Gov. Rick Perry Inches Closer to Republican Presidential Run

Politics   Steven Ertelt   Jul 18, 2011   |   10:36AM    Austin, TX

Texas governor Rick Perry, who is pro-life, is inching closer and closer to announcing he will officially enter the Republican presidential contest. Speculation is running rampant that he will join the crowded field in the next few weeks.

Perry himself addressed the question over the weekend — telling the Des Moines Register newspaper that he is even more likely to run for the GOP nomination against pro-abortion President Barack Obama than he previously indicated.

“I’m not ready to tell you that I’m ready to announce that I’m in,” he said. “But I’m getting more and more comfortable every day that this is what I’ve been called to do.”

Perry’s entrance into the race would shake up the polls as he is already polling in the top 5 in most national and early state polls where he has been included as a possible candidate. His ability to put together a strong campaign organization, his broad Texas fundraising base, and his experience as a state legislator and a three-time governor give Perry an edge that some political observers say can take him all the way to the nomination.

Some pundits suggest Perry will not enter the race until after the Ames, Iowa straw poll the second weekend of the month. Doing so would allow him to skip the highly-publicized event and not run the risk of finishing low in the straw poll because he only recently announced.

Mitt Romney, the former Massachusetts governor who is running as a pro-life candidate after supporting legalized abortion as governor, remains as the Republican front-runner — in terms of standing in the national polls and polls of early states, fundraising, media attention, and organizing and campaign structure. The Republican presidential race, in some respects, has become a race to become the top Romney alternative as pro-life candidates like former Minnesota Gov. Tim Pawlenty and pro-life Rep. Michele Bachmann compete for that position.

Other candidates in the Republican field include pro-life businessman Herman Cain, pro-life Rep. Ron Paul, pro-life former Utah Gov. Jon Huntsman, pro-life former Pennsylvania Sen. Rick Santorum, pro-life former Speaker Newt Gingrich, and pro-abortion former New Mexico Gov. Gary Johnson.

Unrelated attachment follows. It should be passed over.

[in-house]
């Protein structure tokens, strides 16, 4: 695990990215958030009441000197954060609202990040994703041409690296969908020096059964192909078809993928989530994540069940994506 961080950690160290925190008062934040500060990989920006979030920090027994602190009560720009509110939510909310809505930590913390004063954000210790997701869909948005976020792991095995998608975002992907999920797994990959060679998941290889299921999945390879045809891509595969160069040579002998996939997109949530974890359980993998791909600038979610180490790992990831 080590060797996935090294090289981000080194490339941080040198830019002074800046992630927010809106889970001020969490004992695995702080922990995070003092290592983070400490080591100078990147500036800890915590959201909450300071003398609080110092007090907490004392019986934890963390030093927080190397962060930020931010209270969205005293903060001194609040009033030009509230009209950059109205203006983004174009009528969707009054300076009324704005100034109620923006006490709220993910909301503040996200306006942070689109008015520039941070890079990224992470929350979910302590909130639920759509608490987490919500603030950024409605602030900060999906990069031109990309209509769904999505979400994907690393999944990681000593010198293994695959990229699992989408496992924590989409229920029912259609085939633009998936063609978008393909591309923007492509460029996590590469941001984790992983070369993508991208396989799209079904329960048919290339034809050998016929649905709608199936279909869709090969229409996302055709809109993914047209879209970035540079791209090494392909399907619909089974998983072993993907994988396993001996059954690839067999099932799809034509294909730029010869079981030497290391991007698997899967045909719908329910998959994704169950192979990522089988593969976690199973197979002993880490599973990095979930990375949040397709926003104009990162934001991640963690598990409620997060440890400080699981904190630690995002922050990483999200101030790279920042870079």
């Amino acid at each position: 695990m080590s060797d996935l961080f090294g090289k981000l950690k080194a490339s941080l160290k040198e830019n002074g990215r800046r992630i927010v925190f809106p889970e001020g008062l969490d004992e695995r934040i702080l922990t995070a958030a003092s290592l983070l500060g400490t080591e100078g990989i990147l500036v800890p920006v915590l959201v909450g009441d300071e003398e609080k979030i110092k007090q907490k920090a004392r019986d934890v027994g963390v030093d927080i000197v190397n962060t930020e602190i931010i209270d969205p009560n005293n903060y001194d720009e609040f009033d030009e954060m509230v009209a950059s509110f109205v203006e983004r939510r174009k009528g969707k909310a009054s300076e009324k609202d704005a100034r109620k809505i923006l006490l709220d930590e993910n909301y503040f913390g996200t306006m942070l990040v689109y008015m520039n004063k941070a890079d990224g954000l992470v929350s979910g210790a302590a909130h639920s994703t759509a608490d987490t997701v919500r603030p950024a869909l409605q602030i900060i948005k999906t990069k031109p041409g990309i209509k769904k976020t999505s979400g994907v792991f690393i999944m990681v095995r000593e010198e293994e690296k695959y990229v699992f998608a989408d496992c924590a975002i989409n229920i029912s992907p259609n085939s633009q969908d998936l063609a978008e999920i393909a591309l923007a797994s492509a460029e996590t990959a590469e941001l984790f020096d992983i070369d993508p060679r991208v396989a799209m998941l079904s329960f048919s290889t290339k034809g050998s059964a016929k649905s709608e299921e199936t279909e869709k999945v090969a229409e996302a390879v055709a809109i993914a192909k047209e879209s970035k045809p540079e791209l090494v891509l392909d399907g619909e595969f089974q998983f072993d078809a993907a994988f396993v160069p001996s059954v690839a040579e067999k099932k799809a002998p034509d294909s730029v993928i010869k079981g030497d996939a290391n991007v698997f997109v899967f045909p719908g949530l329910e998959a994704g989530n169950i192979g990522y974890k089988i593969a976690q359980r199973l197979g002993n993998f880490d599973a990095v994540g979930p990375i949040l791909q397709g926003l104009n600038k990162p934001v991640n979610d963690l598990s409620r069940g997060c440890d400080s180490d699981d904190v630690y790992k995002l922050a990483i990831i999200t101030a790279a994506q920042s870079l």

As a pro-life advocate, Perry has blasted pro-abortion President Barack Obama on pro-life issues and did so most recently at the United for Life event at the Los Angeles Memorial Sports Arena in Los Angeles in June.

He hit Obama for overturning the Mexico City Policy during his first week in office. That’s a policy that prevents taxpayers from funding groups like the Planned Parenthood abortion business under international programs. Planned Parenthood has promoted and performed abortions in other countries and the Mexico City Policy, first instituted under President Ronald Reagan, cuts off their funding internationally and directs it to programs that provide legitimate help and support for poor people in other nations.

Perry said that, under Obama “our federal tax dollars can now be used to fund abortion all over the world. With the stroke of a pen, abortion essentially became a U.S. foreign export.”

On embryonic stem cell research, he said Obama was “turning the remains of unborn children into nothing more than raw material,” according to an AP report. Obama is ignoring “the overriding responsibility of every government — that is to protect citizens at every stage of their lives, especially those who cannot protect themselves,” Perry said.

Perry’s name became more prominent as a potential presidential candidate thanks in part to a mass exodus of top level staffers for former Speaker Newt Gingrich. Gingrich 2012 campaign manager Rob Johnson quit along with top strategists and Johnson was a former campaign strategist for Perry’s gubernatorial campaign.

Conservative and mainstream media reporters speculated and provided considerable evidence that Perry is likely to benefit from the departures and that he is closer to declaring he will run for the Republican nomination than ever before — even though he has leaned against it in the past.

Perry has pleased pro-life advocates in Texas many times with signing pro-life legislation — most recently signing an ultrasound bill allowing women to see them before an abortion and hopefully changing their minds on it.  He has been strongly supported by pro-life groups. Perry supported or signed into law the Women’s Right to Know Act and the Prenatal Protection Act in 2003, parental consent law in 2005, and funding for alternatives to abortions in 2007 and 2009.